Labor News

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99% Spring blooming nationwide

Activists nationwide are ensuring that the 99% Spring is in full bloom.

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Florida's tipped workers could see their wages cut in half

The CEOs of restaurants like Chilis and Outback Stakehouse think that $4.65 an hour is too much for their tipped employees.

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Tents return as Occupy Atlanta protests AT&T layoffs

AT&T CEO Randall Stephenson received $27 million last year and the telecommunications giant saw its revenues soar to $126.7 billion.

SEIU leader: Americans, South Africans face similar challenges

It appears both the U.S. and South Africa are discussing simliar issues such as rising income inequality and the challenges of advancing a progressive agenda.

Labor fights to recognize Native American rights

The AFL-CIO is fighting to add a new constituency group for Native Americans to its roster.

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Secretary of Labor Solis signs migrant workers rights agreements with Latin American countries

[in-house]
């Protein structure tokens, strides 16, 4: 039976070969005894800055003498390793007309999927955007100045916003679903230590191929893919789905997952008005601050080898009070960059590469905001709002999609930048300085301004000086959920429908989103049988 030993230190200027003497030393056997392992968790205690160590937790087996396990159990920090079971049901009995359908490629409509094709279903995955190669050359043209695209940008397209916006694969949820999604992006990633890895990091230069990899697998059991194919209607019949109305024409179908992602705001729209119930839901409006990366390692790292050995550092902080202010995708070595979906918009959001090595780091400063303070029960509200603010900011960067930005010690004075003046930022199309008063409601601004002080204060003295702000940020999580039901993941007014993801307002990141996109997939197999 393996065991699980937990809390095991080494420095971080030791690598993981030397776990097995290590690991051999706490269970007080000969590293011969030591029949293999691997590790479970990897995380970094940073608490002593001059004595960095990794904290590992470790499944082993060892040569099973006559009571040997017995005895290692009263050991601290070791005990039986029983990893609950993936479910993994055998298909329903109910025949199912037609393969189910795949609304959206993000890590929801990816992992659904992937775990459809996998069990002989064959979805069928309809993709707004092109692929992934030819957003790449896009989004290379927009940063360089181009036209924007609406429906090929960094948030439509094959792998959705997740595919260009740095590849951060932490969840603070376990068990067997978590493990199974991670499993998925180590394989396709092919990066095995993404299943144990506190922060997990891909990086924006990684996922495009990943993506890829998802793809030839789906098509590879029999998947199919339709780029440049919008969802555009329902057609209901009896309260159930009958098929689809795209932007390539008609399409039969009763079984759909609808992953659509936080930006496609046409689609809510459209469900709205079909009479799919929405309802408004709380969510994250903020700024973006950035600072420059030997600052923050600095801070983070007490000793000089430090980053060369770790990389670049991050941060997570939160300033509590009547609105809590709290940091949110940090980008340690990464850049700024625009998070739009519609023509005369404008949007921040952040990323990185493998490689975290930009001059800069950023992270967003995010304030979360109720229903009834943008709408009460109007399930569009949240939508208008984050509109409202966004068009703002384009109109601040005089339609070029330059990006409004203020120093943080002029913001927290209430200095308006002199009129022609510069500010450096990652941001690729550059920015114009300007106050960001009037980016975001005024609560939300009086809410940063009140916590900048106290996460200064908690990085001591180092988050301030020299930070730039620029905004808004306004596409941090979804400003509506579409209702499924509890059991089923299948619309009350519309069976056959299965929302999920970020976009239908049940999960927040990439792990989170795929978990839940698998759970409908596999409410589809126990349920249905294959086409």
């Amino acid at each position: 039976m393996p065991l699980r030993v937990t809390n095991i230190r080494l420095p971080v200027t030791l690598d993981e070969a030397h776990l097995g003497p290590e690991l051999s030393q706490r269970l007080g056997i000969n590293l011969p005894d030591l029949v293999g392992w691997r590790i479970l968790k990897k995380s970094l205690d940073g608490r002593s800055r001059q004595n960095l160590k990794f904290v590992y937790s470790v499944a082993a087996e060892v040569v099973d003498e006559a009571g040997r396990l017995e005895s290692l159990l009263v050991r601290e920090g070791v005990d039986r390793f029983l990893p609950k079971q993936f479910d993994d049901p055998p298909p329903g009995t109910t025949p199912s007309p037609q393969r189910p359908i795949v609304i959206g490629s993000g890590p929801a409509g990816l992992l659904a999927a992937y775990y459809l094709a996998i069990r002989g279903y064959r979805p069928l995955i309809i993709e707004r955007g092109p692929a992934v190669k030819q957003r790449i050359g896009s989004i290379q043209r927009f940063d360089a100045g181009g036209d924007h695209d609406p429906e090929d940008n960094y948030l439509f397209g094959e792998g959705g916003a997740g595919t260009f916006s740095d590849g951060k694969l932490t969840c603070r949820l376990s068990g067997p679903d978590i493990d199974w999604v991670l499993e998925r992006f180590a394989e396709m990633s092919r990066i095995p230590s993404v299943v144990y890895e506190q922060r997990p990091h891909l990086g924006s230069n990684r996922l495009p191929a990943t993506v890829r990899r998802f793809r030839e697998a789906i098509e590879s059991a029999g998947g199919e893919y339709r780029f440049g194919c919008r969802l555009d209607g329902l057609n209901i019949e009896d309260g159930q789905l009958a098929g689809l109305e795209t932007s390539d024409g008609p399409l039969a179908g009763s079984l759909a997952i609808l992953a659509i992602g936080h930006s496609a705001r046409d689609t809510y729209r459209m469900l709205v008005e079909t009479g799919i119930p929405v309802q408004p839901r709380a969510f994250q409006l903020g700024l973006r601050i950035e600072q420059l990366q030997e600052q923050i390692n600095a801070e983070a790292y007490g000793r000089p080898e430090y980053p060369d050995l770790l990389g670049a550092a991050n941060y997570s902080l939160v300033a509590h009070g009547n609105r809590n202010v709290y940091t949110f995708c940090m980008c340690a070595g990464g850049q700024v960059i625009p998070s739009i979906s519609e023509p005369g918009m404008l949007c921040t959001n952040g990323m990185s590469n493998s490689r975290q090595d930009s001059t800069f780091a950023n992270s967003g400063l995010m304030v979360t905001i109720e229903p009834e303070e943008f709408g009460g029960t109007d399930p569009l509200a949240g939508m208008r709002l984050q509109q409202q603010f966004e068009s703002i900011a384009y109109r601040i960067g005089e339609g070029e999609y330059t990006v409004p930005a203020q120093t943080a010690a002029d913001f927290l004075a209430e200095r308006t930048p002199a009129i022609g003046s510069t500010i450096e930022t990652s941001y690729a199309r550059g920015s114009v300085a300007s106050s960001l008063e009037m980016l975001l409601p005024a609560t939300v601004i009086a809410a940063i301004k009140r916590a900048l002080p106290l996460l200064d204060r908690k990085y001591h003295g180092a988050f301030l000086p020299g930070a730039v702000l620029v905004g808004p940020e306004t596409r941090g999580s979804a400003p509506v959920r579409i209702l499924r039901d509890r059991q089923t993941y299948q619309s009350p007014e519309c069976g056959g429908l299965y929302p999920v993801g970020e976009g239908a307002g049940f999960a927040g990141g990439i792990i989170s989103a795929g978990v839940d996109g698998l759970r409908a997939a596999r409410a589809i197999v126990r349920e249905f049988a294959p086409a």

U.S. Secretary of Labor Hilda Solis signed agreements with three more Latin American countries (for a total of six) on the protection of certain rights of migrant workers. The right wing is, predictably, yelling "betrayal".

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New Haven candidates' fight for jobs is "what we need"

Years of struggle for good jobs at the site of the former Winchester sporting arms factory, now Science Park at Yale, came together this week when Delphine Clyburn, candidate for Board of Aldermen in Ward 20, led a community delegation to the main building 25 Science Park and demanded 200 jobs.

Report: Sexual discrimination rampant

Sexual discrimination on the job, including sexual harassment, is much more rampant, and takes many more forms, than is generally realized, a new report from the Institute for Women's Policy Research says.

Panel pushes end to secrecy on women's pay

Rampant secrecy about pay, often written into employers' rules and "employee handbooks," helps fuel pay discrimination against women on the job, a panel of equal pay advocates says.

Justices dig into details of Wal-Mart sex discrimination

The Supreme Court is trying to determine whether Wal-Mart's female workers have the right to sue the company as a class.

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